Show two different t-shirts to the class. Ask for their ideas about ways they are different. This exploration should move beyond appearance to start thinking about production and trade. Then ask students what the term ‘fair trade’ means and whether they have learned about it in any lessons or personal activities out of school?
- Write the word ‘community’ and ask students to come up with spontaneous ideas about what it means to them. This is likely to produce ideas like ‘people living together, sharing things’ and so on.
- Write the word ‘global’ in front of ‘community’ and ask students if they think this changes their previous responses to the questions: Were you seeing ‘community’ as ‘local’? What is different if we talk about belonging to a ‘global community’?
- Next ask students to make a diagram (on a sheet of paper or their books) with themselves at the centre labelled as ‘global citizen’: Mark all the ways you think you are – or could be – a global citizen.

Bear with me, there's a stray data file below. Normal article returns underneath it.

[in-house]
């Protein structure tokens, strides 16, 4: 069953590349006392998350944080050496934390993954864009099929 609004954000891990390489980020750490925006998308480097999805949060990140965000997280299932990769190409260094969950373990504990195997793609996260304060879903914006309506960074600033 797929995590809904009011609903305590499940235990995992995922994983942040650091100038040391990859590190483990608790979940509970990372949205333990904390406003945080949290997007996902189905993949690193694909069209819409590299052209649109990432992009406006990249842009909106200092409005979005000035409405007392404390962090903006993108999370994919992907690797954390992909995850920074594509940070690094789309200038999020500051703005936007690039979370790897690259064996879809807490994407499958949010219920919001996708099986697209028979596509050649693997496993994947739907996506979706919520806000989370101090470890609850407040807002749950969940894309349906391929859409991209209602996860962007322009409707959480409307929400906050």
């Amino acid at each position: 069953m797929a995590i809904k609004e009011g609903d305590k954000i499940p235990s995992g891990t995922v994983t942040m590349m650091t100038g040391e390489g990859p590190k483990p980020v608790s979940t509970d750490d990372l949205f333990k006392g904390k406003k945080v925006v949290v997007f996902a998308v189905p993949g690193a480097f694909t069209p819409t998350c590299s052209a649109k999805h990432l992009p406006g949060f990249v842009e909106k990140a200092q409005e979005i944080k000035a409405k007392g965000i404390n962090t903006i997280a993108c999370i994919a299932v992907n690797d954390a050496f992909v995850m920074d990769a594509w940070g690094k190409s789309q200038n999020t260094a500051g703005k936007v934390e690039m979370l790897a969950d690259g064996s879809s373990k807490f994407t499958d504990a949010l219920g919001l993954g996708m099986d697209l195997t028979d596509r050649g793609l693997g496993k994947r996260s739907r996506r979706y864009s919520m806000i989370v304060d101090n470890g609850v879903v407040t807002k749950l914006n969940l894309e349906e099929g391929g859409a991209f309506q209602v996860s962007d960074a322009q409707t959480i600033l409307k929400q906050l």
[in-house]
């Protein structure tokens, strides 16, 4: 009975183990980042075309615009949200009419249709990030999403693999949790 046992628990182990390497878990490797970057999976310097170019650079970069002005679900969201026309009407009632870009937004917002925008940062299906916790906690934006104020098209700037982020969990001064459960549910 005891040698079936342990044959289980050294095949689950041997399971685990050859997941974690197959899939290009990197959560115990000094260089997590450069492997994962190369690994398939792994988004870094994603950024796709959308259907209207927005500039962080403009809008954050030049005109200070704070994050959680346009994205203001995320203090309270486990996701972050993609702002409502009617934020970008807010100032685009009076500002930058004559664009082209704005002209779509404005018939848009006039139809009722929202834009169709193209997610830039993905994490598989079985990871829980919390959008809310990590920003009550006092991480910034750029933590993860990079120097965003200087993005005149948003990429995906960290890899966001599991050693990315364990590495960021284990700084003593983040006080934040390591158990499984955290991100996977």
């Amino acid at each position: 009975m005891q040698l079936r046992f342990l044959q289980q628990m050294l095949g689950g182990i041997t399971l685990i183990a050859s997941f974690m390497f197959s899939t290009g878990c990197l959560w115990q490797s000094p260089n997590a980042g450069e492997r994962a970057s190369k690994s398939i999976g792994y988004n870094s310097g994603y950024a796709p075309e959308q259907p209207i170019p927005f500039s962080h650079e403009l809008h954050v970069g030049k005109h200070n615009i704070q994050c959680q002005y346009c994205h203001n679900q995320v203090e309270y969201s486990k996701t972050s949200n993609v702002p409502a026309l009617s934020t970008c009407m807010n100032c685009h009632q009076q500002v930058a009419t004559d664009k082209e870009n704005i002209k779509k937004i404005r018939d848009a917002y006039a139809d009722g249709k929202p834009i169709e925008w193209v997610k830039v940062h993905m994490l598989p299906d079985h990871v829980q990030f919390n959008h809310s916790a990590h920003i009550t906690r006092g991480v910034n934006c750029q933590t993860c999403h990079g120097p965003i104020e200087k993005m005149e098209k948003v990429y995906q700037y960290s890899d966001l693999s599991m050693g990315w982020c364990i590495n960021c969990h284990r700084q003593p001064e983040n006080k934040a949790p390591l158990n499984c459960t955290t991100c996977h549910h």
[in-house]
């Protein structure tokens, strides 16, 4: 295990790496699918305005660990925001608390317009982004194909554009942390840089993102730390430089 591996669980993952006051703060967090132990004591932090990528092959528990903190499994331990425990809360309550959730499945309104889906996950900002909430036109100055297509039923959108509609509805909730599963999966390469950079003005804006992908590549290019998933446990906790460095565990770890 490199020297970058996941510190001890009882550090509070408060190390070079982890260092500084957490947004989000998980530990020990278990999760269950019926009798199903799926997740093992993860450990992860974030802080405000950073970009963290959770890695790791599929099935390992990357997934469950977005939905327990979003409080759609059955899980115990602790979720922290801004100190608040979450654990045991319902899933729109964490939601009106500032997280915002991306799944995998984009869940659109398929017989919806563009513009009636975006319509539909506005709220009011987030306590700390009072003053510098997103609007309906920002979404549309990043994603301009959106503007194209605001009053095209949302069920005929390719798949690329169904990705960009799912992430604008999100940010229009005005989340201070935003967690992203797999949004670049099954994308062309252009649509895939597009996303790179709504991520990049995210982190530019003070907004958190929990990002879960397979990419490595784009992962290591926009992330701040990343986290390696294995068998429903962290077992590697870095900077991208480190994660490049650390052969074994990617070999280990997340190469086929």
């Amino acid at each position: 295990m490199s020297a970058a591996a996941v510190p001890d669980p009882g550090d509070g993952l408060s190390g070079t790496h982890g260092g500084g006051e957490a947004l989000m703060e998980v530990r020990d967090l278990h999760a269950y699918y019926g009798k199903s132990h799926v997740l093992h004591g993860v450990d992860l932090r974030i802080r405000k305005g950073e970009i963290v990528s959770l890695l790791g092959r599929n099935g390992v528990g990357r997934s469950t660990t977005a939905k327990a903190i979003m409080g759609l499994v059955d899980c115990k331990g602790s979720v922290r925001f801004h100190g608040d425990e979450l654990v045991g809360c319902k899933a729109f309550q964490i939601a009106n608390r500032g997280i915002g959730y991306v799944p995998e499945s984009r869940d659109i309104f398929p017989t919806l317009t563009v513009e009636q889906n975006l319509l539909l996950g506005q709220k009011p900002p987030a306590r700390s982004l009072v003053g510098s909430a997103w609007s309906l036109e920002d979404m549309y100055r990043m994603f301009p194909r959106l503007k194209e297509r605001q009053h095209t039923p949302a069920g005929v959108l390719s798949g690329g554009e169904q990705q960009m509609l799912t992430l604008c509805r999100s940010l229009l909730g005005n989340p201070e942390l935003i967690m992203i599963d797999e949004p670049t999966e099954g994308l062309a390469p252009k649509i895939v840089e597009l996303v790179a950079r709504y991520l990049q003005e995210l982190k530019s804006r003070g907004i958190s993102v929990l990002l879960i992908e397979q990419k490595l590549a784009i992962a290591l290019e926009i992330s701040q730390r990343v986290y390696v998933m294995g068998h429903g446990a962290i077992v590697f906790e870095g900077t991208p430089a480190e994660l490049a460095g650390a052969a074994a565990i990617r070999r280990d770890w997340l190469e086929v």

- Share ideas from the diagrams, either first in pairs or straightaway as a whole class. Points that come out of this discussion may include: that we are all global citizens because we live in the world, that a global citizen should be aware of what is happening in the world, that a global citizen should be active in trying to make the world better for her/himself and all other citizens.
- Summarise this activity by trying to agree definitions for ‘global community’ and ‘global citizen’. Ask students to copy these definitions into their books so they can be used during further lessons on this topic.
- After doing these activities, students can get involved in active citizenship for rights by doing their own project, as Diss High School did with a fashion show and Hampstead School by setting up a website (see Citizenship Action). Or they can visit the CBBC news page on fair trading in cocoa (see Go off on a tangent!).